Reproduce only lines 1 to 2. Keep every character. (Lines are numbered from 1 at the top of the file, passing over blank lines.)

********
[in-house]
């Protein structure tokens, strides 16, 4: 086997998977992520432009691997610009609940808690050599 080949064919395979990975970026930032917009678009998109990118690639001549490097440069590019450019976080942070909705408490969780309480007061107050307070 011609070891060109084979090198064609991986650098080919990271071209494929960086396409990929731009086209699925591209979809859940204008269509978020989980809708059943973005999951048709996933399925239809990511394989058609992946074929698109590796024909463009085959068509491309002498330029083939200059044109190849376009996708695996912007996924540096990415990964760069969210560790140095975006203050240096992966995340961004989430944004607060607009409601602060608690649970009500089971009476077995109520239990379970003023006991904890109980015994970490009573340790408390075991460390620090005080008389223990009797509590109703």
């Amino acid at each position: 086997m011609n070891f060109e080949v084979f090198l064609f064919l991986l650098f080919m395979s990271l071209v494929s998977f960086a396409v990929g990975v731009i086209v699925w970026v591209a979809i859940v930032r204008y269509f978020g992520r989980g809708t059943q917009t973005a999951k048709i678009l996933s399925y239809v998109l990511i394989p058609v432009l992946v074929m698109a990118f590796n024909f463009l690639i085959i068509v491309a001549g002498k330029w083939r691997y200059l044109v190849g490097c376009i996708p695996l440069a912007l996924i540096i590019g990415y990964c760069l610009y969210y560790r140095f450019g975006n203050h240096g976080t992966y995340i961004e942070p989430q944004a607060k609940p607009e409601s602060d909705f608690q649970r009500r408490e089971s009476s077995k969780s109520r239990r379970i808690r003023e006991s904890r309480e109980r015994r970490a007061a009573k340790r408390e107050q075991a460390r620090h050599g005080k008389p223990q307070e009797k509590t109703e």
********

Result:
[in-house]
């Protein structure tokens, strides 16, 4: 086997998977992520432009691997610009609940808690050599 080949064919395979990975970026930032917009678009998109990118690639001549490097440069590019450019976080942070909705408490969780309480007061107050307070 011609070891060109084979090198064609991986650098080919990271071209494929960086396409990929731009086209699925591209979809859940204008269509978020989980809708059943973005999951048709996933399925239809990511394989058609992946074929698109590796024909463009085959068509491309002498330029083939200059044109190849376009996708695996912007996924540096990415990964760069969210560790140095975006203050240096992966995340961004989430944004607060607009409601602060608690649970009500089971009476077995109520239990379970003023006991904890109980015994970490009573340790408390075991460390620090005080008389223990009797509590109703």